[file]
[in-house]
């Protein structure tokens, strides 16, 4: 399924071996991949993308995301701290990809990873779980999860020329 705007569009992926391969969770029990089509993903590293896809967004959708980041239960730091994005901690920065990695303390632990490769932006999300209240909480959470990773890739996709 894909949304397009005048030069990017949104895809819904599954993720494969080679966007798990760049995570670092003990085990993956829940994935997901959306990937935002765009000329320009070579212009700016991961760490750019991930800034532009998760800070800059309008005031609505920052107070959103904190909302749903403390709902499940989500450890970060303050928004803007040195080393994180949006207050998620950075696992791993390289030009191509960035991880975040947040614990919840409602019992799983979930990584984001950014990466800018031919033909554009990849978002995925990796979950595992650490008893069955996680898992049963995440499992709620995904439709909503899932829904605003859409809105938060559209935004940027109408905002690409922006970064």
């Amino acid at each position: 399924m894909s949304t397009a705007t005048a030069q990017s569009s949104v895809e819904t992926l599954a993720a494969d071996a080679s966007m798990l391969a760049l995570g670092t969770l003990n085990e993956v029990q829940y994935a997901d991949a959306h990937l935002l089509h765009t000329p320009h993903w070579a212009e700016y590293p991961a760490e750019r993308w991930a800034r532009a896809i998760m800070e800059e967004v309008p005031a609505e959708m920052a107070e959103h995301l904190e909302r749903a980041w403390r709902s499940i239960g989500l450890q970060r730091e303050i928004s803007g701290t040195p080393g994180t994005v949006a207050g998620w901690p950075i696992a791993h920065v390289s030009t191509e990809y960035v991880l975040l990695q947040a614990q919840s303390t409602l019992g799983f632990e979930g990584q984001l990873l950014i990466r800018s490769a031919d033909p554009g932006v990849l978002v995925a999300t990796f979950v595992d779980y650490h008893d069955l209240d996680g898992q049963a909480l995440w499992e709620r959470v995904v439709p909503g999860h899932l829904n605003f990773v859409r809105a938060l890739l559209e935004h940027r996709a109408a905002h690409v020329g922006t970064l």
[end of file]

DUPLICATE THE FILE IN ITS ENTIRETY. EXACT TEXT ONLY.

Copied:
[in-house]
């Protein structure tokens, strides 16, 4: 399924071996991949993308995301701290990809990873779980999860020329 705007569009992926391969969770029990089509993903590293896809967004959708980041239960730091994005901690920065990695303390632990490769932006999300209240909480959470990773890739996709 894909949304397009005048030069990017949104895809819904599954993720494969080679966007798990760049995570670092003990085990993956829940994935997901959306990937935002765009000329320009070579212009700016991961760490750019991930800034532009998760800070800059309008005031609505920052107070959103904190909302749903403390709902499940989500450890970060303050928004803007040195080393994180949006207050998620950075696992791993390289030009191509960035991880975040947040614990919840409602019992799983979930990584984001950014990466800018031919033909554009990849978002995925990796979950595992650490008893069955996680898992049963995440499992709620995904439709909503899932829904605003859409809105938060559209935004940027109408905002690409922006970064």
């Amino acid at each position: 399924m894909s949304t397009a705007t005048a030069q990017s569009s949104v895809e819904t992926l599954a993720a494969d071996a080679s966007m798990l391969a760049l995570g670092t969770l003990n085990e993956v029990q829940y994935a997901d991949a959306h990937l935002l089509h765009t000329p320009h993903w070579a212009e700016y590293p991961a760490e750019r993308w991930a800034r532009a896809i998760m800070e800059e967004v309008p005031a609505e959708m920052a107070e959103h995301l904190e909302r749903a980041w403390r709902s499940i239960g989500l450890q970060r730091e303050i928004s803007g701290t040195p080393g994180t994005v949006a207050g998620w901690p950075i696992a791993h920065v390289s030009t191509e990809y960035v991880l975040l990695q947040a614990q919840s303390t409602l019992g799983f632990e979930g990584q984001l990873l950014i990466r800018s490769a031919d033909p554009g932006v990849l978002v995925a999300t990796f979950v595992d779980y650490h008893d069955l209240d996680g898992q049963a909480l995440w499992e709620r959470v995904v439709p909503g999860h899932l829904n605003f990773v859409r809105a938060l890739l559209e935004h940027r996709a109408a905002h690409v020329g922006t970064l």